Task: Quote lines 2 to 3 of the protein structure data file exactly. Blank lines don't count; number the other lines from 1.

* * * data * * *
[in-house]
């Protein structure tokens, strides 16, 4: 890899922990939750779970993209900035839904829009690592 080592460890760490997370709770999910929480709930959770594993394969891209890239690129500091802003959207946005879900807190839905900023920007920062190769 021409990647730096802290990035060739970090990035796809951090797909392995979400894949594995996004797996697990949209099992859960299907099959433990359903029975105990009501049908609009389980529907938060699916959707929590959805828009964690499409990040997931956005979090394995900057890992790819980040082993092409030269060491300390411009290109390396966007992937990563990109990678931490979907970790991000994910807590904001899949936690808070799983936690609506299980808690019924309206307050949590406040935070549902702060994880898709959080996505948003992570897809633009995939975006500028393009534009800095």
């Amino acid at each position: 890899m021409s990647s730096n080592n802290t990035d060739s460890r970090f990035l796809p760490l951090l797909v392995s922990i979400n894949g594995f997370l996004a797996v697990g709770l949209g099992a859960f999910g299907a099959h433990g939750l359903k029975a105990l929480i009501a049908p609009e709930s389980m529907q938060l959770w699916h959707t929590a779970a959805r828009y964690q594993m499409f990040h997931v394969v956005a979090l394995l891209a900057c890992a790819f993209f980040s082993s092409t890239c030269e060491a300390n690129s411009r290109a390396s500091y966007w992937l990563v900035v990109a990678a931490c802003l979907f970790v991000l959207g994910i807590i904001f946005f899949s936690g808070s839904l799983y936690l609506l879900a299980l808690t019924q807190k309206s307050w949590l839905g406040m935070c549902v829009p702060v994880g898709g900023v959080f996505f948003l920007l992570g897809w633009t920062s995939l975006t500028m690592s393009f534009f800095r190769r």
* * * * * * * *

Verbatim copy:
């Protein structure tokens, strides 16, 4: 890899922990939750779970993209900035839904829009690592 080592460890760490997370709770999910929480709930959770594993394969891209890239690129500091802003959207946005879900807190839905900023920007920062190769 021409990647730096802290990035060739970090990035796809951090797909392995979400894949594995996004797996697990949209099992859960299907099959433990359903029975105990009501049908609009389980529907938060699916959707929590959805828009964690499409990040997931956005979090394995900057890992790819980040082993092409030269060491300390411009290109390396966007992937990563990109990678931490979907970790991000994910807590904001899949936690808070799983936690609506299980808690019924309206307050949590406040935070549902702060994880898709959080996505948003992570897809633009995939975006500028393009534009800095």
């Amino acid at each position: 890899m021409s990647s730096n080592n802290t990035d060739s460890r970090f990035l796809p760490l951090l797909v392995s922990i979400n894949g594995f997370l996004a797996v697990g709770l949209g099992a859960f999910g299907a099959h433990g939750l359903k029975a105990l929480i009501a049908p609009e709930s389980m529907q938060l959770w699916h959707t929590a779970a959805r828009y964690q594993m499409f990040h997931v394969v956005a979090l394995l891209a900057c890992a790819f993209f980040s082993s092409t890239c030269e060491a300390n690129s411009r290109a390396s500091y966007w992937l990563v900035v990109a990678a931490c802003l979907f970790v991000l959207g994910i807590i904001f946005f899949s936690g808070s839904l799983y936690l609506l879900a299980l808690t019924q807190k309206s307050w949590l839905g406040m935070c549902v829009p702060v994880g898709g900023v959080f996505f948003l920007l992570g897809w633009t920062s995939l975006t500028m690592s393009f534009f800095r190769r």